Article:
Approximation Algorithms for 1-Wasserstein Distance Between Persistence Diagrams

Authors Samantha Chen, Yusu Wang

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Author Details

Samantha Chen
  • University of California at San Diego, La Jolla, CA, USA
Yusu Wang
  • University of California at San Diego, La Jolla, CA, USA


We want to thank Chen Cai for providing the reddit-binary and ModelNet10 datasets used in the experiments.

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Samantha Chen and Yusu Wang. Approximation Algorithms for 1-Wasserstein Distance Between Persistence Diagrams. In 19th International Symposium on Experimental Algorithms (SEA 2021). Leibniz International Proceedings in Informatics (LIPIcs), Volume 190, pp. 14:1-14:19, Schloss Dagstuhl – Leibniz-Zentrum für Informatik (2021)


Recent years have witnessed a tremendous growth using topological summaries, especially the persistence diagrams (encoding the so-called persistent homology) for analyzing complex shapes. Intuitively, persistent homology maps a potentially complex input object (be it a graph, an image, or a point set and so on) to a unified type of feature summary, called the persistence diagrams. One can then carry out downstream data analysis tasks using such persistence diagram representations. A key problem is to compute the distance between two persistence diagrams efficiently. In particular, a persistence diagram is essentially a multiset of points in the plane, and one popular distance is the so-called 1-Wasserstein distance between persistence diagrams. In this paper, we present two algorithms to approximate the 1-Wasserstein distance for persistence diagrams in near-linear time. These algorithms primarily follow the same ideas as two existing algorithms to approximate optimal transport between two finite point-sets in Euclidean spaces via randomly shifted quadtrees. We show how these algorithms can be effectively adapted for the case of persistence diagrams. Our algorithms are much more efficient than previous exact and approximate algorithms, both in theory and in practice, and we demonstrate its efficiency via extensive experiments. They are conceptually simple and easy to implement, and the code is publicly available in github.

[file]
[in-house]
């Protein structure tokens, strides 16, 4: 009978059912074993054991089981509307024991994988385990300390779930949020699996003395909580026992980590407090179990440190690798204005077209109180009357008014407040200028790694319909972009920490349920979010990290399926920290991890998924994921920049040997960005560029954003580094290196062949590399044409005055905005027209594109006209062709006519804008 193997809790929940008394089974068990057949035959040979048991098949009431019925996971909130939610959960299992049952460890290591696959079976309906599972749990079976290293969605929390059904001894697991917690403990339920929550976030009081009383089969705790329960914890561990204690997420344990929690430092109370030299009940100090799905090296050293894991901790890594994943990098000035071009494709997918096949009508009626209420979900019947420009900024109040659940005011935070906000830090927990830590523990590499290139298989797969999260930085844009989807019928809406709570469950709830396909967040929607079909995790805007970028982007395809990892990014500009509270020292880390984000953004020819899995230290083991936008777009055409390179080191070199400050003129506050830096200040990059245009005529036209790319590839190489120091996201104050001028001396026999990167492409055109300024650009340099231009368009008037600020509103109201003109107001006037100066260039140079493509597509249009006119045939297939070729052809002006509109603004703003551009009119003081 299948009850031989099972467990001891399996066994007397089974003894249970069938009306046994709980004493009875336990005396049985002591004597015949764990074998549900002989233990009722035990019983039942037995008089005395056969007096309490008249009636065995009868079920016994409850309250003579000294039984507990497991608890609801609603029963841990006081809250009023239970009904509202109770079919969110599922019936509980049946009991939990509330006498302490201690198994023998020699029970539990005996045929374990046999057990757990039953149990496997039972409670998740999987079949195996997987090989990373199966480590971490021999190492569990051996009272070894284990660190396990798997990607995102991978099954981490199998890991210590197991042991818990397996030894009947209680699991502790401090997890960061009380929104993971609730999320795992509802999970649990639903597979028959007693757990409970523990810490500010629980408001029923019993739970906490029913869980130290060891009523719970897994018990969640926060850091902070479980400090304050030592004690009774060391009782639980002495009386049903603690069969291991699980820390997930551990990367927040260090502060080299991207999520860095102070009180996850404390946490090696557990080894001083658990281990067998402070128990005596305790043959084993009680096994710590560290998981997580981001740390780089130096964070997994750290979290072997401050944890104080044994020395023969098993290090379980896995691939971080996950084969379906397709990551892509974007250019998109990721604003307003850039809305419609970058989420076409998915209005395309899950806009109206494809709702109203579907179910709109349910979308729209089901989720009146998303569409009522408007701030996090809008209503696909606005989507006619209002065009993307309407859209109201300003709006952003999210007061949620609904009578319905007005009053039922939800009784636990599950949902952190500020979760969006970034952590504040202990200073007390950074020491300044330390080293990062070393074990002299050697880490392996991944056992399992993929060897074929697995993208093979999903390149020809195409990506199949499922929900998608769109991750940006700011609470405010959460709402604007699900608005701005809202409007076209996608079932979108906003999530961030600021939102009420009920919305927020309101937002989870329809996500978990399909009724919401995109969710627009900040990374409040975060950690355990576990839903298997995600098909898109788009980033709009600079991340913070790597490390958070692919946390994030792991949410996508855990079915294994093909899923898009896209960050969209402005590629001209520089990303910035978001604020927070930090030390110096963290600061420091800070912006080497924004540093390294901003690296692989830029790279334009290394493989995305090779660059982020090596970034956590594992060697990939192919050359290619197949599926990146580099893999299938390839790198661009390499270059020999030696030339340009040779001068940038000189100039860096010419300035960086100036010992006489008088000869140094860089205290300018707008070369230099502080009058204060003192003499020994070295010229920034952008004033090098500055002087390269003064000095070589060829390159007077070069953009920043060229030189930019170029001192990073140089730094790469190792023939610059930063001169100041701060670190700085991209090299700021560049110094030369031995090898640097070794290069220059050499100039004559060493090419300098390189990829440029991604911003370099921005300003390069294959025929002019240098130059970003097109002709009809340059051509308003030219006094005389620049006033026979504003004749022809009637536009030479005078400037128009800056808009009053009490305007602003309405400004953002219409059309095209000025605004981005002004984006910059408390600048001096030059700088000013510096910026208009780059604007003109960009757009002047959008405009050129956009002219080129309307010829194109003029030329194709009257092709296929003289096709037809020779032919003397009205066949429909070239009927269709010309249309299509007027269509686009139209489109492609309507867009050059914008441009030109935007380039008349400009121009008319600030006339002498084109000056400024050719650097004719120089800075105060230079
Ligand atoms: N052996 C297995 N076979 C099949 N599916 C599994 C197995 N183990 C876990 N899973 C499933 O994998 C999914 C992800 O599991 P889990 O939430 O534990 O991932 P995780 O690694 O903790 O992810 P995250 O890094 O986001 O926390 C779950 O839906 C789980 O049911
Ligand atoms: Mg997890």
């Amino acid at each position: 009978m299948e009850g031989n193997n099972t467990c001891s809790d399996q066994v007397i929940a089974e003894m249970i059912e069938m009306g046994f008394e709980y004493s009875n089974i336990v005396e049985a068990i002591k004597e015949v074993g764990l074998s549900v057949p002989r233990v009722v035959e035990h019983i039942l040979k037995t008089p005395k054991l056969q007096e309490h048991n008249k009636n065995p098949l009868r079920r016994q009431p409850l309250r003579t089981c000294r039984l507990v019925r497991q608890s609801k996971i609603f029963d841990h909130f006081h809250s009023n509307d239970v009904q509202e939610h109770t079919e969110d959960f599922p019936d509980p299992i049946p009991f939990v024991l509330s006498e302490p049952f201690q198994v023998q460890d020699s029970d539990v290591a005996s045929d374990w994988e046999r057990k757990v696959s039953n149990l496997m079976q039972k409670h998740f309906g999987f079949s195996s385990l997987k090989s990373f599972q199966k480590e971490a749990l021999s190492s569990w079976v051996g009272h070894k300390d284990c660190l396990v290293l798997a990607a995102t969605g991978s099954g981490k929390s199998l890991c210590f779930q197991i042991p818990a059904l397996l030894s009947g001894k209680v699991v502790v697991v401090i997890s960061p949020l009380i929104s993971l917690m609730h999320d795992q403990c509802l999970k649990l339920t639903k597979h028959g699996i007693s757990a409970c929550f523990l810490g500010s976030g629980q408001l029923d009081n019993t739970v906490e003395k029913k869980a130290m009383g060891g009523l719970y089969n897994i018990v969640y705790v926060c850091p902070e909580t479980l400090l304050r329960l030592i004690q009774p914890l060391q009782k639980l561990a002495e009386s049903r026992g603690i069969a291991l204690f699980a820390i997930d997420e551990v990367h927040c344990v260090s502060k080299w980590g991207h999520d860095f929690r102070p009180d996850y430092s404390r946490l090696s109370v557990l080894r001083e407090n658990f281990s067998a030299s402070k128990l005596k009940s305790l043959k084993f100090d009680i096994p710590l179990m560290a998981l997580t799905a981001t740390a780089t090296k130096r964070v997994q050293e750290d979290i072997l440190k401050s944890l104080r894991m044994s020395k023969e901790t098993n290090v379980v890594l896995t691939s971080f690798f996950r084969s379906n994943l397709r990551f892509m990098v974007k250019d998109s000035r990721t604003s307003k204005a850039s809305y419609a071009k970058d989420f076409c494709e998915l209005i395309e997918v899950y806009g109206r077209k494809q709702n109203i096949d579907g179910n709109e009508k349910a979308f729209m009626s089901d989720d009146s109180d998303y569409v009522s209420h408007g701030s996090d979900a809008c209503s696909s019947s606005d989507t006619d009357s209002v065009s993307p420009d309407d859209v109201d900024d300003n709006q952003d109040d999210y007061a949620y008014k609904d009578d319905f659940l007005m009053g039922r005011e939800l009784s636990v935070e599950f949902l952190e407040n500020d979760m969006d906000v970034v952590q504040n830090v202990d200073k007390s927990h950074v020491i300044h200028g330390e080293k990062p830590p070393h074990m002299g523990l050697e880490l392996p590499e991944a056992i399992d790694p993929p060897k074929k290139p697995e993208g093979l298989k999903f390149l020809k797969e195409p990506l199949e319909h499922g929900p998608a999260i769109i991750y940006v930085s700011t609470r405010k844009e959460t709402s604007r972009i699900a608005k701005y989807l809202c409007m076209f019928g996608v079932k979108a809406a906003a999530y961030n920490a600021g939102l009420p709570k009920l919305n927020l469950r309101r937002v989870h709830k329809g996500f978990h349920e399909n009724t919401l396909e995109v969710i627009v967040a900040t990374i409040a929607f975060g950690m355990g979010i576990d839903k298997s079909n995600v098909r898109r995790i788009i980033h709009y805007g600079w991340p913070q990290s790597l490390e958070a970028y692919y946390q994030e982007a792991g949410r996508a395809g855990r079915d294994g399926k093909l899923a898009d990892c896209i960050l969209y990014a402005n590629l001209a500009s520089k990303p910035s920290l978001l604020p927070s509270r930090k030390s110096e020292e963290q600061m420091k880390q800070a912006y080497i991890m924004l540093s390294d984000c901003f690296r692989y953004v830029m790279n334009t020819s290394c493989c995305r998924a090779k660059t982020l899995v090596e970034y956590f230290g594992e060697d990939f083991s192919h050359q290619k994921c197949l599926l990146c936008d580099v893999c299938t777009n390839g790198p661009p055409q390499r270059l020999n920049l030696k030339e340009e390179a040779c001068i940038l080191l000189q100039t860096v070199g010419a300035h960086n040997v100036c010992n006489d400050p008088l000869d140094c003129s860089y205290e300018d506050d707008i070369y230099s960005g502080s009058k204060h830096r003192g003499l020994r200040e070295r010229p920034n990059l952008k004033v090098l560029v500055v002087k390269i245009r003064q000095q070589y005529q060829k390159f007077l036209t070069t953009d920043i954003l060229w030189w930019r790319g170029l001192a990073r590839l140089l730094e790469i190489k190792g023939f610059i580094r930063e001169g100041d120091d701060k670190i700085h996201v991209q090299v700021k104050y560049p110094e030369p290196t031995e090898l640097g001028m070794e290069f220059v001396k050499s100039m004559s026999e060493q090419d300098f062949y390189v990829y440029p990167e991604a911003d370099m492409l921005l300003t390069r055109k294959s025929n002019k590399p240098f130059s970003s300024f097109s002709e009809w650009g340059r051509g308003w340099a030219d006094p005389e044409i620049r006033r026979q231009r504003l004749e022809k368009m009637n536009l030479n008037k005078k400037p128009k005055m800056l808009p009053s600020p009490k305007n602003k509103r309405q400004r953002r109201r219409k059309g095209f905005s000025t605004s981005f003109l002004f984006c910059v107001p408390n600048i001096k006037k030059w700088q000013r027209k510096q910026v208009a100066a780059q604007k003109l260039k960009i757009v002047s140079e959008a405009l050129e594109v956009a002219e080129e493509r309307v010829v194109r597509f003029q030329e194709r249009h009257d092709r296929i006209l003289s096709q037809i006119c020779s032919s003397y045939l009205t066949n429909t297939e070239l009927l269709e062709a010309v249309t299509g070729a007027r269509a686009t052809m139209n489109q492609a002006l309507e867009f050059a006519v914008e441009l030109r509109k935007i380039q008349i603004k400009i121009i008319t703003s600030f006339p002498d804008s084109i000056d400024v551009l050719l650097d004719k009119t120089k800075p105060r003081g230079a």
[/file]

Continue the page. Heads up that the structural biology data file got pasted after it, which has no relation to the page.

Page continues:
Subject Classification

ACM Subject Classification
  • Theory of computation → Approximation algorithms analysis
  • persistence diagrams
  • approximation algorithms
  • Wasserstein distance
  • optimal transport


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